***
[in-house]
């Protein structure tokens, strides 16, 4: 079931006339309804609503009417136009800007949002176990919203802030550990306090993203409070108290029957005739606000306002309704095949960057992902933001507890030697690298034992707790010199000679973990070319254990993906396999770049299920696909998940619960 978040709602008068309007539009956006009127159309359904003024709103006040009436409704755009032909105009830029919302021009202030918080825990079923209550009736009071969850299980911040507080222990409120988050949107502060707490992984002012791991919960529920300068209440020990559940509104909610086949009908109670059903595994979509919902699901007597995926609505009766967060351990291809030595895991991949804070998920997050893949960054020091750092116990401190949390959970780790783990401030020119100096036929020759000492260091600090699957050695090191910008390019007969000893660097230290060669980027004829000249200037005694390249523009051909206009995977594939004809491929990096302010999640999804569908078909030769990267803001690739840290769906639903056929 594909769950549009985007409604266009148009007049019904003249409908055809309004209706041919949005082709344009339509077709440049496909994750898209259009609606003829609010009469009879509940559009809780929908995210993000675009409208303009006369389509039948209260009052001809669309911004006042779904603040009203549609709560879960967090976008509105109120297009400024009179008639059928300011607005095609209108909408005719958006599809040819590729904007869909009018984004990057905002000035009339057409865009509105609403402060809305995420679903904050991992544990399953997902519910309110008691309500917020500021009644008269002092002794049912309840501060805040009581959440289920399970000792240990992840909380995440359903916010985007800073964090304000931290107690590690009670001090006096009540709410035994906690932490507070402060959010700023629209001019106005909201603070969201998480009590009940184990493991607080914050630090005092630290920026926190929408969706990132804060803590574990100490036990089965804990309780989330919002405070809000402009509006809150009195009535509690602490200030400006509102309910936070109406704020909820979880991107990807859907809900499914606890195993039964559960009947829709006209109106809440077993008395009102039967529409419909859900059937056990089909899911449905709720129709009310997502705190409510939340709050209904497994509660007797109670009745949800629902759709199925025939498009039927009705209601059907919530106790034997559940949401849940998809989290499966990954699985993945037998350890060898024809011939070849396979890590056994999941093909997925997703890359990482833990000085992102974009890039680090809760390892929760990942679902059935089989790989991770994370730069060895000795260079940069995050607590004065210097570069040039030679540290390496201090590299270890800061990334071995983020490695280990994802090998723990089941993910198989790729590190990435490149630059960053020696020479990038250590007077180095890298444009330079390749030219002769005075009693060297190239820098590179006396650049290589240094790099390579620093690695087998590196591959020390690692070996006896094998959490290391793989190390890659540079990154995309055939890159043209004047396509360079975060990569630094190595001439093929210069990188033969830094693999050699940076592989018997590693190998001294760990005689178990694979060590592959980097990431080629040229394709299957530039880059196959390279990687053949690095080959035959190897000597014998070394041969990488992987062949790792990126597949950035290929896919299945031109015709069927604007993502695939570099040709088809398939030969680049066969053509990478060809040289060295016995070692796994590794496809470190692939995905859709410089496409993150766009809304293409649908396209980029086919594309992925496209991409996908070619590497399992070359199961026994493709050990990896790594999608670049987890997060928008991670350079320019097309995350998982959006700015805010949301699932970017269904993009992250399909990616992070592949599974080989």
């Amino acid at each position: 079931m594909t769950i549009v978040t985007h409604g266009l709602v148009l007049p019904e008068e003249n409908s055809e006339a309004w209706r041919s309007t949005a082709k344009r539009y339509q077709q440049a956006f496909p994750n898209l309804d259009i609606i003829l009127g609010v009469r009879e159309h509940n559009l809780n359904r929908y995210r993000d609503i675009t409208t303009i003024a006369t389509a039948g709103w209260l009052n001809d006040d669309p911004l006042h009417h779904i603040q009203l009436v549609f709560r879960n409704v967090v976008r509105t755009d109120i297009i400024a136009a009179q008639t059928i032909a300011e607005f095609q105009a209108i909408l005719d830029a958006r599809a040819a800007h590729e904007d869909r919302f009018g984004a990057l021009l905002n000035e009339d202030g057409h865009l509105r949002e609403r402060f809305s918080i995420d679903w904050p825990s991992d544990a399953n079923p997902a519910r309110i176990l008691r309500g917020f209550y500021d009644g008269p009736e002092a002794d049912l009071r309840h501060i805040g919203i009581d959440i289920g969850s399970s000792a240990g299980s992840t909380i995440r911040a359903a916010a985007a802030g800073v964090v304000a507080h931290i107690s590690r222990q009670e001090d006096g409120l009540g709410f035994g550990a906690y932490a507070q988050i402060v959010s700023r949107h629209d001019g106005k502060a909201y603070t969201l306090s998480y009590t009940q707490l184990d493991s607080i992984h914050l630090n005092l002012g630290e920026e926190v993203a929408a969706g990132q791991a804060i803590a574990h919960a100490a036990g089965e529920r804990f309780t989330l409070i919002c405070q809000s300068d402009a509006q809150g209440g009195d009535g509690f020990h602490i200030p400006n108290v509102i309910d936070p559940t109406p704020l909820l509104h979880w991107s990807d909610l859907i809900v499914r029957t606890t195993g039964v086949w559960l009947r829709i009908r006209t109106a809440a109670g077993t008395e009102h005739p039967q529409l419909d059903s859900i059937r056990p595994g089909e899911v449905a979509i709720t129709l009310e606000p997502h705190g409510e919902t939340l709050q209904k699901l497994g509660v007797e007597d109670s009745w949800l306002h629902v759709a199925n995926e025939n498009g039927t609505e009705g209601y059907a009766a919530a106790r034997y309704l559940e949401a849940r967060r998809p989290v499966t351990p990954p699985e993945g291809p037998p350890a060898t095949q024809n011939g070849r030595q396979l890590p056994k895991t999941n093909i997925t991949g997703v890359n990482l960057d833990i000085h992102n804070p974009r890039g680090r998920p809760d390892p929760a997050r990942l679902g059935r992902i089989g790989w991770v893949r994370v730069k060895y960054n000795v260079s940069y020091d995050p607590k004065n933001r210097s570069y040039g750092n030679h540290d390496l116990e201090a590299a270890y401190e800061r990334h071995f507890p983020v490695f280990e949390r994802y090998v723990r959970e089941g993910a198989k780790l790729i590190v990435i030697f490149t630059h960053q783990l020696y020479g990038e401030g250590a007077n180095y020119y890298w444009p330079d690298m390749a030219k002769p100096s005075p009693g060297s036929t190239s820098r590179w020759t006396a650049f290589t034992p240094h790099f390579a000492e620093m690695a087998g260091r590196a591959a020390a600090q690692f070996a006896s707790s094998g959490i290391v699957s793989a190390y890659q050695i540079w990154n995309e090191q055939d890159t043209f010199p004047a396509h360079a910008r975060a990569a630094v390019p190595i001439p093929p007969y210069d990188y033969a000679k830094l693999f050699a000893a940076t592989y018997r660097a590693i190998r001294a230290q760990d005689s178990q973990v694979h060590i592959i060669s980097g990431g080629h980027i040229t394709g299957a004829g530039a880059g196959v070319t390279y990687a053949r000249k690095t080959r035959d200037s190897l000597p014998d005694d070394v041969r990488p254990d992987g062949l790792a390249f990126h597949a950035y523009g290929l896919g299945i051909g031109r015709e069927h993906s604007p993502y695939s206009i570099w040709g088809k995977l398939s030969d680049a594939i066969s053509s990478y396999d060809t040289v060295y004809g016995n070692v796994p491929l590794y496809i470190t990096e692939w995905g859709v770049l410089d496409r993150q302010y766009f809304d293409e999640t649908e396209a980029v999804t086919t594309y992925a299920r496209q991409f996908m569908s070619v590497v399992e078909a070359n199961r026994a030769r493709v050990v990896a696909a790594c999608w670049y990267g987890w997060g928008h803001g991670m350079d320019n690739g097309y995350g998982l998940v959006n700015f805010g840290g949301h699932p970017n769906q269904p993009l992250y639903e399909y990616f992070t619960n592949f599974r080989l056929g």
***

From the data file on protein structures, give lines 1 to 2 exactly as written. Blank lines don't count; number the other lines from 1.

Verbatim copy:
[in-house]
């Protein structure tokens, strides 16, 4: 079931006339309804609503009417136009800007949002176990919203802030550990306090993203409070108290029957005739606000306002309704095949960057992902933001507890030697690298034992707790010199000679973990070319254990993906396999770049299920696909998940619960 978040709602008068309007539009956006009127159309359904003024709103006040009436409704755009032909105009830029919302021009202030918080825990079923209550009736009071969850299980911040507080222990409120988050949107502060707490992984002012791991919960529920300068209440020990559940509104909610086949009908109670059903595994979509919902699901007597995926609505009766967060351990291809030595895991991949804070998920997050893949960054020091750092116990401190949390959970780790783990401030020119100096036929020759000492260091600090699957050695090191910008390019007969000893660097230290060669980027004829000249200037005694390249523009051909206009995977594939004809491929990096302010999640999804569908078909030769990267803001690739840290769906639903056929 594909769950549009985007409604266009148009007049019904003249409908055809309004209706041919949005082709344009339509077709440049496909994750898209259009609606003829609010009469009879509940559009809780929908995210993000675009409208303009006369389509039948209260009052001809669309911004006042779904603040009203549609709560879960967090976008509105109120297009400024009179008639059928300011607005095609209108909408005719958006599809040819590729904007869909009018984004990057905002000035009339057409865009509105609403402060809305995420679903904050991992544990399953997902519910309110008691309500917020500021009644008269002092002794049912309840501060805040009581959440289920399970000792240990992840909380995440359903916010985007800073964090304000931290107690590690009670001090006096009540709410035994906690932490507070402060959010700023629209001019106005909201603070969201998480009590009940184990493991607080914050630090005092630290920026926190929408969706990132804060803590574990100490036990089965804990309780989330919002405070809000402009509006809150009195009535509690602490200030400006509102309910936070109406704020909820979880991107990807859907809900499914606890195993039964559960009947829709006209109106809440077993008395009102039967529409419909859900059937056990089909899911449905709720129709009310997502705190409510939340709050209904497994509660007797109670009745949800629902759709199925025939498009039927009705209601059907919530106790034997559940949401849940998809989290499966990954699985993945037998350890060898024809011939070849396979890590056994999941093909997925997703890359990482833990000085992102974009890039680090809760390892929760990942679902059935089989790989991770994370730069060895000795260079940069995050607590004065210097570069040039030679540290390496201090590299270890800061990334071995983020490695280990994802090998723990089941993910198989790729590190990435490149630059960053020696020479990038250590007077180095890298444009330079390749030219002769005075009693060297190239820098590179006396650049290589240094790099390579620093690695087998590196591959020390690692070996006896094998959490290391793989190390890659540079990154995309055939890159043209004047396509360079975060990569630094190595001439093929210069990188033969830094693999050699940076592989018997590693190998001294760990005689178990694979060590592959980097990431080629040229394709299957530039880059196959390279990687053949690095080959035959190897000597014998070394041969990488992987062949790792990126597949950035290929896919299945031109015709069927604007993502695939570099040709088809398939030969680049066969053509990478060809040289060295016995070692796994590794496809470190692939995905859709410089496409993150766009809304293409649908396209980029086919594309992925496209991409996908070619590497399992070359199961026994493709050990990896790594999608670049987890997060928008991670350079320019097309995350998982959006700015805010949301699932970017269904993009992250399909990616992070592949599974080989």